Evolution of Joint-Level Control for Quadrupedal Locomotion
We investigate a hierarchical approach to robot control inspired by joint-level control in animals. The method combines a high-level controller, consisting of an artificial neural network (ANN), with joint-level controllers based on digital muscles. In the digital muscle model (DMM), morphological and control aspects of joints evolve concurrently, emulating the musculoskeletal system of natural organisms. We introduce and compare different approaches for connecting outputs of the ANN to DMM-based joints. We also compare the performance of evolved animats with ANN-DMM controllers with those governed by only high-level (ANN-only) and low-level (DMM-only) controllers. These results show that DMM-based systems outperform their ANN-only counterparts while also exhibiting less complex ANNs in terms of the number of connections and neurons. The main contribution of this work is to explore the evolution of artificial systems where, as in natural organisms, some aspects of control are realized at the joint level
Evolutionary robotics [5, 11, 20, 32, 40, 49] borrows concepts from natural evolution and applies them to the design of simulated or physical robots. Many studies in this area focus on optimizing controllers for robots with fixed morphologies [12, 13]. Controllers such as ANNs  and central pattern generators (CPGs)  are amenable to evolutionary optimization and have produced various forms of robotic locomotion, including salamander gaits , bipedal walking , and crawling . Typically, these controllers generate outputs governing the movement of each joint, such as the desired angles of actuators, in addition to handling high-level decision making. In natural organisms, however, intrinsic properties of muscles themselves contribute to both stability and function . For example, the tendon network of the human hand has been shown to perform active tension modulation, independent of the neural system . Such observations have led researchers to explore the concurrent evolution of morphology and control [7, 10, 14, 33, 35, 43, 44, 47, 56]. Paul and Bongard  found that even small changes to a robotʼs mass distribution have large effects on resultant gaits, leading to unique control-morphology pairs in evolved individuals. Later, Bongard  demonstrated the importance of morphology in the evolutionary process as a contributor to robust behavior in an individual. Further work by Cheney et al.  has demonstrated the emergence of coupling in soft robots, whose gaits are dependent upon body shape and size. Other researchers have explored the offloading of control to morphological elements [6, 21, 41, 44]. For example, Rieffel et al.  demonstrated distributed morphological control in a tensegrity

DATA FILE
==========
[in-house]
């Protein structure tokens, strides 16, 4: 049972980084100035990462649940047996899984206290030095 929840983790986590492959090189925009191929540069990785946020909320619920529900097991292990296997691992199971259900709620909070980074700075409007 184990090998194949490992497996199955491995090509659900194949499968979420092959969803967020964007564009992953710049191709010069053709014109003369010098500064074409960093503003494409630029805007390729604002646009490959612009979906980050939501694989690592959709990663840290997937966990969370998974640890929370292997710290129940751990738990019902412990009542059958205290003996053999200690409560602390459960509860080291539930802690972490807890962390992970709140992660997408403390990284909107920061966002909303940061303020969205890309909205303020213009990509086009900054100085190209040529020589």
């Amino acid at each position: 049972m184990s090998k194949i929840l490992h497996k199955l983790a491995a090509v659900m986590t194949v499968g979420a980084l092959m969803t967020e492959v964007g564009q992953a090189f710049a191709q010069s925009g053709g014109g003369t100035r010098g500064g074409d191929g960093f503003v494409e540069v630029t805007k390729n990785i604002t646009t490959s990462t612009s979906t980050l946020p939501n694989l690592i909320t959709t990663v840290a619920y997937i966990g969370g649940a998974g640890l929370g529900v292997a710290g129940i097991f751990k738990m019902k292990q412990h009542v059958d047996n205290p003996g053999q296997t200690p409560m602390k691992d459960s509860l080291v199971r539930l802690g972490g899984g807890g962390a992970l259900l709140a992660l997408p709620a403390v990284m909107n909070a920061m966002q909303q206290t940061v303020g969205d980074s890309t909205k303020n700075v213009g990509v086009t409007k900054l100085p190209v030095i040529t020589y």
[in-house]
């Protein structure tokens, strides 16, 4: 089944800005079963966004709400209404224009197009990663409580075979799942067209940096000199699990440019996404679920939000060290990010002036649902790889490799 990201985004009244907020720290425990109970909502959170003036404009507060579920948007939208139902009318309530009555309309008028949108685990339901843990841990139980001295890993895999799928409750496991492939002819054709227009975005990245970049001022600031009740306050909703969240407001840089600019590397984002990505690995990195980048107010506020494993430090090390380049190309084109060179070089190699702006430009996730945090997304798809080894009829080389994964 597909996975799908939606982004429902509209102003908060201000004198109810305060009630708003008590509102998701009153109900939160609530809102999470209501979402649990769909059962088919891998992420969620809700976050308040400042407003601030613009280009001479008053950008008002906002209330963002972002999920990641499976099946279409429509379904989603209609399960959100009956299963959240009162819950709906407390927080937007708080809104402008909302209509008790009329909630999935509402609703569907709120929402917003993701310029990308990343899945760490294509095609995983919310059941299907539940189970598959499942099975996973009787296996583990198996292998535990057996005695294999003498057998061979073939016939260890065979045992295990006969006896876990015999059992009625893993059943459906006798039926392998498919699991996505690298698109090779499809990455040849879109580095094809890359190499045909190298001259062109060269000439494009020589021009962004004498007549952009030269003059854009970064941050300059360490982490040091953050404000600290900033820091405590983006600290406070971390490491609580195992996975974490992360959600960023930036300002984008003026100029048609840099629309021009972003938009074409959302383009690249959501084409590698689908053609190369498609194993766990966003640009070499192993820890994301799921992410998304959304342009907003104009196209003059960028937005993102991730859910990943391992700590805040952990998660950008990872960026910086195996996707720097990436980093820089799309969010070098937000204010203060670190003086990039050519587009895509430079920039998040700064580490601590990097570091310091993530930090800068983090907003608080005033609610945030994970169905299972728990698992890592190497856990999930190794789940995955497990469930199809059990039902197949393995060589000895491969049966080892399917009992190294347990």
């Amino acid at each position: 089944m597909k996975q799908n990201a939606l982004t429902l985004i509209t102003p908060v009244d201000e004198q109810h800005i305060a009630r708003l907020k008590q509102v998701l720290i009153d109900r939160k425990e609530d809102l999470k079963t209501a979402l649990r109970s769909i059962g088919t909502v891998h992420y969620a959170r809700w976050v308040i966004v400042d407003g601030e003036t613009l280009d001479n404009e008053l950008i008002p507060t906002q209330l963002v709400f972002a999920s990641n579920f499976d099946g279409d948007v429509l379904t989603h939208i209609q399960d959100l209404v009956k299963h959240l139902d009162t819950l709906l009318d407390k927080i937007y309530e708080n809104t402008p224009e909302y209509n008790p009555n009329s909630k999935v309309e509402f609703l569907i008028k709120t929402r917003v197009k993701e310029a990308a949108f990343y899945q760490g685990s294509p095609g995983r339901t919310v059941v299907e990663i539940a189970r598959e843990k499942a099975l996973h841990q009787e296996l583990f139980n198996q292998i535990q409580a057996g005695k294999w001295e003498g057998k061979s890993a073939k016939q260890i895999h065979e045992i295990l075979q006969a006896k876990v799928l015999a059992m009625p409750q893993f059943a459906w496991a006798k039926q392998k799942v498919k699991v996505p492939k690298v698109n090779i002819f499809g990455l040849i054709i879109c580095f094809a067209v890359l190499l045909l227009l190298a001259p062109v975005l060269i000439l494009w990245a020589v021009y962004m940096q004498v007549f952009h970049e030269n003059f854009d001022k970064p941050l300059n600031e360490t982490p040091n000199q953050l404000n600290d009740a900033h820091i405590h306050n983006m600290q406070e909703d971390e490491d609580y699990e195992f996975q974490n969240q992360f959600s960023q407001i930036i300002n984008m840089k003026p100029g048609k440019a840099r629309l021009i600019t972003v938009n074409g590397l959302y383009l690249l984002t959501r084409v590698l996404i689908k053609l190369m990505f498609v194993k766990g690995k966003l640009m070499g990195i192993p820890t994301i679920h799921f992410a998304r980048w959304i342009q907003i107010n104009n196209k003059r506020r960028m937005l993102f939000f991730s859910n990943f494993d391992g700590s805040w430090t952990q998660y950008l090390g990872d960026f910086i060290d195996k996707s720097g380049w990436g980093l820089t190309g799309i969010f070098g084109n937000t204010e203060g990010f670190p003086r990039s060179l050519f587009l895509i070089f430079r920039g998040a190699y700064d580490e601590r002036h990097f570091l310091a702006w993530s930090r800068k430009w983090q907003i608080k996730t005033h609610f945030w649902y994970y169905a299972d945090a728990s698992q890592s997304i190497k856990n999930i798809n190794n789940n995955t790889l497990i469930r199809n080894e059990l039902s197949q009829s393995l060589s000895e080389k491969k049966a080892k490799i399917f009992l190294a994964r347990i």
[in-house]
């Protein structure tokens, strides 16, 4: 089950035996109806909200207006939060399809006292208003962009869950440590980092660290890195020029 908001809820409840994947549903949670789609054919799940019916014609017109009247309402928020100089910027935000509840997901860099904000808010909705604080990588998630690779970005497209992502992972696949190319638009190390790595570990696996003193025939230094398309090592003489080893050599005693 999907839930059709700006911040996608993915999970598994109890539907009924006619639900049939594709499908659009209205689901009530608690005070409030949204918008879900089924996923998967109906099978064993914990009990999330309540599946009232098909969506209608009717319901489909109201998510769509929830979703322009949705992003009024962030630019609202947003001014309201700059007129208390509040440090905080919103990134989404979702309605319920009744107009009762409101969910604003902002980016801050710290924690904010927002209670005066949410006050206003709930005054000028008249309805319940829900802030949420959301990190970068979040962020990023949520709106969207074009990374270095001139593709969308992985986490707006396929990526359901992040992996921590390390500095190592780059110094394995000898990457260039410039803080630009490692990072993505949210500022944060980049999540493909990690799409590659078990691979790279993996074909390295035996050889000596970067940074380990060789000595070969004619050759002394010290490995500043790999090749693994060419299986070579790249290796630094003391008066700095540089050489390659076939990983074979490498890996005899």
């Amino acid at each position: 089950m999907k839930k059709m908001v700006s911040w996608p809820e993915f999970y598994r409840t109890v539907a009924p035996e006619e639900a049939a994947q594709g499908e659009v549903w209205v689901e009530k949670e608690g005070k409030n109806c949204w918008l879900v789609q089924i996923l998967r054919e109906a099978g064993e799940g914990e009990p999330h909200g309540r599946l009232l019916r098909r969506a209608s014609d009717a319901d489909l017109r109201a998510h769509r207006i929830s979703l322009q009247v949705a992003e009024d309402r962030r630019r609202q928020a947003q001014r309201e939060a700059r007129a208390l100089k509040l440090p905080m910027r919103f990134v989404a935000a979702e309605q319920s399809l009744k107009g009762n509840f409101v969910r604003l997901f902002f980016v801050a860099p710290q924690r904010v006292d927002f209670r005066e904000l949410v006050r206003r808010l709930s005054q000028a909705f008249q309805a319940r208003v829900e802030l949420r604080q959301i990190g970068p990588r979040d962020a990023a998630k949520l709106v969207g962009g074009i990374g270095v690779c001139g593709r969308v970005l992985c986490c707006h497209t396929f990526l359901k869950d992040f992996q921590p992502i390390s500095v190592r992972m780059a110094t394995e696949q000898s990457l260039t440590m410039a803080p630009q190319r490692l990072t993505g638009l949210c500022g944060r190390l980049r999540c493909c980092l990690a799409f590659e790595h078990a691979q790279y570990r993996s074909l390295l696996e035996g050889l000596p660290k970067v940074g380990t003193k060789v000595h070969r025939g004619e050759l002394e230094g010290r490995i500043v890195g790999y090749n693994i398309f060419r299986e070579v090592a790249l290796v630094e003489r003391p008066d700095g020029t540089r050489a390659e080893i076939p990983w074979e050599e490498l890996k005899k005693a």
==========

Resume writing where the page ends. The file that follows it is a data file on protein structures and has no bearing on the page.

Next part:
The main contribution of this work is to report results on the evolution of artificial systems where, as in natural organisms, some aspects of control are realized at the joint level. The results of evolutionary experiments demonstrate that, when combined with high-level ANNs, ANN-DMM controllers outperform their ANN-only counterparts while also exhibiting less structural complexity in the ANN component. Furthermore, the phased searching experiments demonstrate that the ANN complexity can be further reduced with only a slight decrease in animat performance. Collectively, these results indicate that for ANN-DMM controllers, the low-level aspects of control can be compartmentalized or offloaded from the ANN, potentially freeing it to focus on other tasks.
We have investigated a model of joint-level control inspired by that of biological organisms yet applicable to the control of robotic systems. Prior experiments showed that evolved DMM-based systems exhibit effective gaits in a quadrupedal animat, even when driven by a simple periodic oscillating signal acting as a high-level controller. However, in such a system the movements are essentially hardwired. Our primary focus in this article is evolving DMM-based joints concurrently with a high-level ANN controller, enabling the system to respond dynamically to sensed information The resulting hybrid ANN-DMM controllers (and even the DMM-only controllers) consistently outperform their ANN-only counterparts in terms of distance traveled. The two connection strategies evaluated, singly connected and individually connected, exhibit similar fitnesses, but the former produces less complex ANNs in both number of neurons and number of connections. In all cases, however, the evolved networks are quite large, with tens of neurons and hundreds of connections. Phased searching drastically reduces network complexity with only a small reduction in performance. Given these results, it appears the DMM compensates for a less complex high-level controller by governing basic movements, at least on flat terrain. A possible implication is that a high-level controller is free to focus on other matters, including environmental dynamics that affect low-level control, as well as more implementation of complex behaviors. In future work, we plan to investigate the evolution of hybrid controllers in varied terrain and dynamic environments, which might engage the sensory capabilities of an ANN more than simple locomotion tasks.
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